United Nations urges countries to stop fighting during winter Olympics
Nov 15 2017 by Michele Stevens
"In less than 90 days from now, the entire world will enjoy the most spectacular Olympic Winter Games in PyeongChang on the Korean Peninsula", Lee Hee-beom, chief of the PyeongChang Organizing Committee, told the assembly. This resolution, which Moon submitted during a meeting with International Olympic Committee (IOC) President Thomas Bach in September, was largely drafted by the South Korean government and was co-sponsored by more than 140 countries, including the US, China, Japan and Russian Federation.
Today the United Nations General Assembly passed the truce by acclamation, continuing an Olympic tradition.
The resolution was adopted with a bang of the gavel by Assembly President Miroslav Lajcak on Monday to loud applause.
The truce calls for the "safe passage" of athletes and officials to the PyeongChang 2018 Winter Olympics and for member states to adopt Olympic values of promoting peace.
"I firmly believe that PyeongChang 2018 Olympic and Paralympic Games will help spread the message of peace through one of the few languages that has the power to unite people around the world, sport", Kim Yu Na said in her speech. Attention is turning to South Korean President Moon Jae-in's plan to take the truce as an opportunity to ease tensions on the Korean Peninsula and engineer a turning point in the North Korean nuclear crisis.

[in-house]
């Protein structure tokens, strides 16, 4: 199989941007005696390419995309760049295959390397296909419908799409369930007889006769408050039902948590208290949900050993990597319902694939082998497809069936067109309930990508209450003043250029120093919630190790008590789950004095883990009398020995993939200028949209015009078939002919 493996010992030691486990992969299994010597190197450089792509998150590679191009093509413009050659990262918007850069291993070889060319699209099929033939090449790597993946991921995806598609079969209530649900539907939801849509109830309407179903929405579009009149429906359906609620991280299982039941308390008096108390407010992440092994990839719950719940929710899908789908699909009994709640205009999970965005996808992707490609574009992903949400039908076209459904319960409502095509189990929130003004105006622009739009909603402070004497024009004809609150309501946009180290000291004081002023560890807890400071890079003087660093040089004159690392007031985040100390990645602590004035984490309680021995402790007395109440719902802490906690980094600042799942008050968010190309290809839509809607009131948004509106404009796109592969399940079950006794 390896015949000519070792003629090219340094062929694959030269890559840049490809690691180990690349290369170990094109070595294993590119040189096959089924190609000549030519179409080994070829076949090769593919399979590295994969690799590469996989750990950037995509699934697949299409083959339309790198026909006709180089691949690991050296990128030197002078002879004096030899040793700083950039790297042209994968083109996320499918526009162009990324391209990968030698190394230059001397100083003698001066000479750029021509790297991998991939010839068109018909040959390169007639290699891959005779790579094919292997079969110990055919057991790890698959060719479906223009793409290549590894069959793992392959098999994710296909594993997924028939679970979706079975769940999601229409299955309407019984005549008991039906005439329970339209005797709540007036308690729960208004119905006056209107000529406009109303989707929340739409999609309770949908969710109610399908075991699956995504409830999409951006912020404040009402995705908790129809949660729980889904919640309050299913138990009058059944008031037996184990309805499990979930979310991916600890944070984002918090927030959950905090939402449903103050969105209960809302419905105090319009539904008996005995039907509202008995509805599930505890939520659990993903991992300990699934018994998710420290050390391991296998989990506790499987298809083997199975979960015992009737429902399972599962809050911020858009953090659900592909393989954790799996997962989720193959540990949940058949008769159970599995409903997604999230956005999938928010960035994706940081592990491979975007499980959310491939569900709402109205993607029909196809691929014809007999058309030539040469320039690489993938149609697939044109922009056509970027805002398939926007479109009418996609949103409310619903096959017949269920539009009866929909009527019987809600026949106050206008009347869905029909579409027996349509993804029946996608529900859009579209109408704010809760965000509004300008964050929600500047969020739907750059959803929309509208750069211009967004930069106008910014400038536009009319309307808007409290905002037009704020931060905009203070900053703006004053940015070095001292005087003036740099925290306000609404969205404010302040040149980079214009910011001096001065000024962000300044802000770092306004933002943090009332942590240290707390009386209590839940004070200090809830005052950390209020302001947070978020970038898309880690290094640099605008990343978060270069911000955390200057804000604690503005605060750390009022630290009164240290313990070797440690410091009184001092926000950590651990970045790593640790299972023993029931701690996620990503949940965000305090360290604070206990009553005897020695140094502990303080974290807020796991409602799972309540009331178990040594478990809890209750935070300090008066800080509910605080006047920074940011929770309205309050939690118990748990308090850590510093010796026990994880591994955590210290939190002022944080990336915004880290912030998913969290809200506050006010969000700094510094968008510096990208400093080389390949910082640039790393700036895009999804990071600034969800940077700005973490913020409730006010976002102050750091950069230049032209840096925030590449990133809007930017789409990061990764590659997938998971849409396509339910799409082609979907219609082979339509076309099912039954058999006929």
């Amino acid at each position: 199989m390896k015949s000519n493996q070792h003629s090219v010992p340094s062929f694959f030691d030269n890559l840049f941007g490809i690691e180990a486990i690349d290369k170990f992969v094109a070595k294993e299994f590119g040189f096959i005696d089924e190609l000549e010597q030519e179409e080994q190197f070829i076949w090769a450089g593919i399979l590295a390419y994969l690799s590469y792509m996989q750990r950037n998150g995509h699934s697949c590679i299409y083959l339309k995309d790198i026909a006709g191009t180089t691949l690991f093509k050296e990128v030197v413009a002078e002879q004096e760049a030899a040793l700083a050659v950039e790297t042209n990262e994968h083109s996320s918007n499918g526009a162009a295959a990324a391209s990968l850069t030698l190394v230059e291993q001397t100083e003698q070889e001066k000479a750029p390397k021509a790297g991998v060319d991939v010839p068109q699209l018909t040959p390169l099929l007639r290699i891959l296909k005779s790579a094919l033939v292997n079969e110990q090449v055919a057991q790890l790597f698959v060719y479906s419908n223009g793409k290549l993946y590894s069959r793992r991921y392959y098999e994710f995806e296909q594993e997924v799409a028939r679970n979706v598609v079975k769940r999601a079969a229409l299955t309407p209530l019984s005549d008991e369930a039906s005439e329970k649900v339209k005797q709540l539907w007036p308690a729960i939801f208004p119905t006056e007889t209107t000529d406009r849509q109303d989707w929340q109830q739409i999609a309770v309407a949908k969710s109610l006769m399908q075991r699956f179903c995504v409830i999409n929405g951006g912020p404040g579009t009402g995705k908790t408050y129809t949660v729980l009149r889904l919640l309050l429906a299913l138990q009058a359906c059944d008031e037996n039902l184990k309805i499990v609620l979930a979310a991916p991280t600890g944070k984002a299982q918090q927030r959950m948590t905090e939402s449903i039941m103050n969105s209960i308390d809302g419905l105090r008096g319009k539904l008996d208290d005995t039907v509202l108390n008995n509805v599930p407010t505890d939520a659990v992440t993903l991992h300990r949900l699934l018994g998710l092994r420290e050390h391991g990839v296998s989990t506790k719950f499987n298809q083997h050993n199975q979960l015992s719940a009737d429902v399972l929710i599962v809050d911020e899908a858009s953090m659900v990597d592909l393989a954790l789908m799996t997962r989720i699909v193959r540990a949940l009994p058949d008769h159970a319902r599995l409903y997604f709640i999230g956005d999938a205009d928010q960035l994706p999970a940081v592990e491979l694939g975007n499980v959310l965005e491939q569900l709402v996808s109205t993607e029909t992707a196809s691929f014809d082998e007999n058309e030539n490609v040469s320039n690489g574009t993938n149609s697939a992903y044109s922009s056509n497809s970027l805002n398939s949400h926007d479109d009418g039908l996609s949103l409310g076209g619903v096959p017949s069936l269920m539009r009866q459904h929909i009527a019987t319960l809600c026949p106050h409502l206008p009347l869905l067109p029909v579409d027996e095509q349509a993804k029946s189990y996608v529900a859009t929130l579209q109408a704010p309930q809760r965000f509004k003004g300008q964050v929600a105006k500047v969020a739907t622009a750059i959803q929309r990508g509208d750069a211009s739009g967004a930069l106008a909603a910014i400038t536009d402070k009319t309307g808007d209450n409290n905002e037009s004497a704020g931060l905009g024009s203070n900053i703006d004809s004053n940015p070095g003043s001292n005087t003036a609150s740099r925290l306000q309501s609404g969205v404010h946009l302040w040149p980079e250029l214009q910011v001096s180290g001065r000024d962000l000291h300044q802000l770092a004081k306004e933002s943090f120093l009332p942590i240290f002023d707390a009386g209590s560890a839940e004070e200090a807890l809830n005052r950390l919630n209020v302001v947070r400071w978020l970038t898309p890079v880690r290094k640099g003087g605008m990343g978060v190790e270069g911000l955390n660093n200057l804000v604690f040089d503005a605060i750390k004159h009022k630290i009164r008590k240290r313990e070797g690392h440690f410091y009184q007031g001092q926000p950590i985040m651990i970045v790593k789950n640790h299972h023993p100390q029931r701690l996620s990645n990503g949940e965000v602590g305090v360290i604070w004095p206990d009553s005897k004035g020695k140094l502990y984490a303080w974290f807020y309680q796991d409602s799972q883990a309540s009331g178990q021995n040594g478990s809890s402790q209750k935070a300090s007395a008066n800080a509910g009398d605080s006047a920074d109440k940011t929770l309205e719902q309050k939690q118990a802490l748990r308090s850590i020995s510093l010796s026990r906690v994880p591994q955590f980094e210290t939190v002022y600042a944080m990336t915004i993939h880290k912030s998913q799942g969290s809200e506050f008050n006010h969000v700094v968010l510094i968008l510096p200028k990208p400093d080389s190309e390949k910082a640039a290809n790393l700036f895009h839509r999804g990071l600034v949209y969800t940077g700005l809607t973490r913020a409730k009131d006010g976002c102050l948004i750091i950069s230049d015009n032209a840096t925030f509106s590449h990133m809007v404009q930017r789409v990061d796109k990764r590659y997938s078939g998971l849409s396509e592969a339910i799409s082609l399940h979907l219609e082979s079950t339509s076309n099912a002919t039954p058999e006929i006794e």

In this photo captured from official UN footage, former South Korean figure skating champion Kim Yu-na addresses the UN General Assembly in NY on November 13, 2017.
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The resolution calls for the Olympic Truce to be respected from seven days before the start of the Olympic Games in February 2018 until seven days after the Paralympic Games.
South Korean Prime Minister Lee Nak-yo has assured this year's Olympics will be a success.
The resolution urges countries to give safe passage to all players, officers and officials participating in the Olympics, to have safe access and allow them to participate at the Games, as well as mobilising youth around the world for peace. With inter-Korean relations at a high point that summer, the North and South Korean Olympic delegations made a joint entrance to Stadium Australia. "Indeed PyeongChang represents the most honest efforts to cross borders between south and north and foster a peaceful environment". However, in 2000 and 2004 North and South Korea jointly marched into the Opening Ceremony of the Olympic Games. It simply said "Korea".
President Moon Jae-in in a Berlin address in July called for the participation of North Korea in the PyeongChang Olympics and urged Pyongyang "to utilize these series of precious events held in Asia as an opportunity for building peace on the Korean Peninsula, in Northeast Asia, and the world".
President Moon Jae-in shakes hands with figure skaters following the close of their performance at the 18th conference of the National Unification Advisory Council at the Gangneung Ice Arena in Gangwon Province on October 31.